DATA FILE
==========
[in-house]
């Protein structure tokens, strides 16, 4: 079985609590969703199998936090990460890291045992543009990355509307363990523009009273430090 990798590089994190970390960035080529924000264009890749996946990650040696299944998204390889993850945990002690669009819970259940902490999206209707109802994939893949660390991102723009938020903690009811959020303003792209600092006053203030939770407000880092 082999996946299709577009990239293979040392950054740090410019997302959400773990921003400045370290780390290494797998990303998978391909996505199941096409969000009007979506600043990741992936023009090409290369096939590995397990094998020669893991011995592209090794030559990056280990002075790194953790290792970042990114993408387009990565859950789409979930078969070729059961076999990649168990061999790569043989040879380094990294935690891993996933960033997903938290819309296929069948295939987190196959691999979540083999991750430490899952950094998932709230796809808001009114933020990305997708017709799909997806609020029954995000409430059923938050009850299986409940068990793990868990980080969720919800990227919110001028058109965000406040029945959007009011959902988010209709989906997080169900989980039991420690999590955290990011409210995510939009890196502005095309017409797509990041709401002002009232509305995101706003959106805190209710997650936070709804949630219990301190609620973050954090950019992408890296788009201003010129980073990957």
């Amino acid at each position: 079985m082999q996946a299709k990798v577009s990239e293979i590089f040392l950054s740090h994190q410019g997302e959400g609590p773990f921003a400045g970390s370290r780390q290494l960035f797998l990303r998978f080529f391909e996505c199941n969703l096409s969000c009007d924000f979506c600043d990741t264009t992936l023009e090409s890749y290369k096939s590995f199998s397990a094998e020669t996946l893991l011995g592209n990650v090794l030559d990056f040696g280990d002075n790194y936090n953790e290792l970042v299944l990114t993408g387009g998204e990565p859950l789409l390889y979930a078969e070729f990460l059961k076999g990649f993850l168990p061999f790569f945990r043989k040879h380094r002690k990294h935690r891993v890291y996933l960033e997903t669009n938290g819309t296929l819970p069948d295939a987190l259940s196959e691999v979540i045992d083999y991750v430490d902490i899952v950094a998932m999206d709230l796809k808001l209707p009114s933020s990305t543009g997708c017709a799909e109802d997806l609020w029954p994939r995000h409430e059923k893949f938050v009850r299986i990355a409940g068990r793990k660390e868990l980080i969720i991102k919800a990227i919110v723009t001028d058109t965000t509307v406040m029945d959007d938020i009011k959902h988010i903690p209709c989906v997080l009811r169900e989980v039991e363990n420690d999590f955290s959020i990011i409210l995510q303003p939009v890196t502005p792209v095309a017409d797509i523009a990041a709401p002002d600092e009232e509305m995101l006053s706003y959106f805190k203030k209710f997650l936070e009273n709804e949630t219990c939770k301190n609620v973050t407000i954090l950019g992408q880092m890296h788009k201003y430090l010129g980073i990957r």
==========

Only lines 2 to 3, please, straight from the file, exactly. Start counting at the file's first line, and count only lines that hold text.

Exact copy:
């Protein structure tokens, strides 16, 4: 079985609590969703199998936090990460890291045992543009990355509307363990523009009273430090 990798590089994190970390960035080529924000264009890749996946990650040696299944998204390889993850945990002690669009819970259940902490999206209707109802994939893949660390991102723009938020903690009811959020303003792209600092006053203030939770407000880092 082999996946299709577009990239293979040392950054740090410019997302959400773990921003400045370290780390290494797998990303998978391909996505199941096409969000009007979506600043990741992936023009090409290369096939590995397990094998020669893991011995592209090794030559990056280990002075790194953790290792970042990114993408387009990565859950789409979930078969070729059961076999990649168990061999790569043989040879380094990294935690891993996933960033997903938290819309296929069948295939987190196959691999979540083999991750430490899952950094998932709230796809808001009114933020990305997708017709799909997806609020029954995000409430059923938050009850299986409940068990793990868990980080969720919800990227919110001028058109965000406040029945959007009011959902988010209709989906997080169900989980039991420690999590955290990011409210995510939009890196502005095309017409797509990041709401002002009232509305995101706003959106805190209710997650936070709804949630219990301190609620973050954090950019992408890296788009201003010129980073990957």
């Amino acid at each position: 079985m082999q996946a299709k990798v577009s990239e293979i590089f040392l950054s740090h994190q410019g997302e959400g609590p773990f921003a400045g970390s370290r780390q290494l960035f797998l990303r998978f080529f391909e996505c199941n969703l096409s969000c009007d924000f979506c600043d990741t264009t992936l023009e090409s890749y290369k096939s590995f199998s397990a094998e020669t996946l893991l011995g592209n990650v090794l030559d990056f040696g280990d002075n790194y936090n953790e290792l970042v299944l990114t993408g387009g998204e990565p859950l789409l390889y979930a078969e070729f990460l059961k076999g990649f993850l168990p061999f790569f945990r043989k040879h380094r002690k990294h935690r891993v890291y996933l960033e997903t669009n938290g819309t296929l819970p069948d295939a987190l259940s196959e691999v979540i045992d083999y991750v430490d902490i899952v950094a998932m999206d709230l796809k808001l209707p009114s933020s990305t543009g997708c017709a799909e109802d997806l609020w029954p994939r995000h409430e059923k893949f938050v009850r299986i990355a409940g068990r793990k660390e868990l980080i969720i991102k919800a990227i919110v723009t001028d058109t965000t509307v406040m029945d959007d938020i009011k959902h988010i903690p209709c989906v997080l009811r169900e989980v039991e363990n420690d999590f955290s959020i990011i409210l995510q303003p939009v890196t502005p792209v095309a017409d797509i523009a990041a709401p002002d600092e009232e509305m995101l006053s706003y959106f805190k203030k209710f997650l936070e009273n709804e949630t219990c939770k301190n609620v973050t407000i954090l950019g992408q880092m890296h788009k201003y430090l010129g980073i990957r």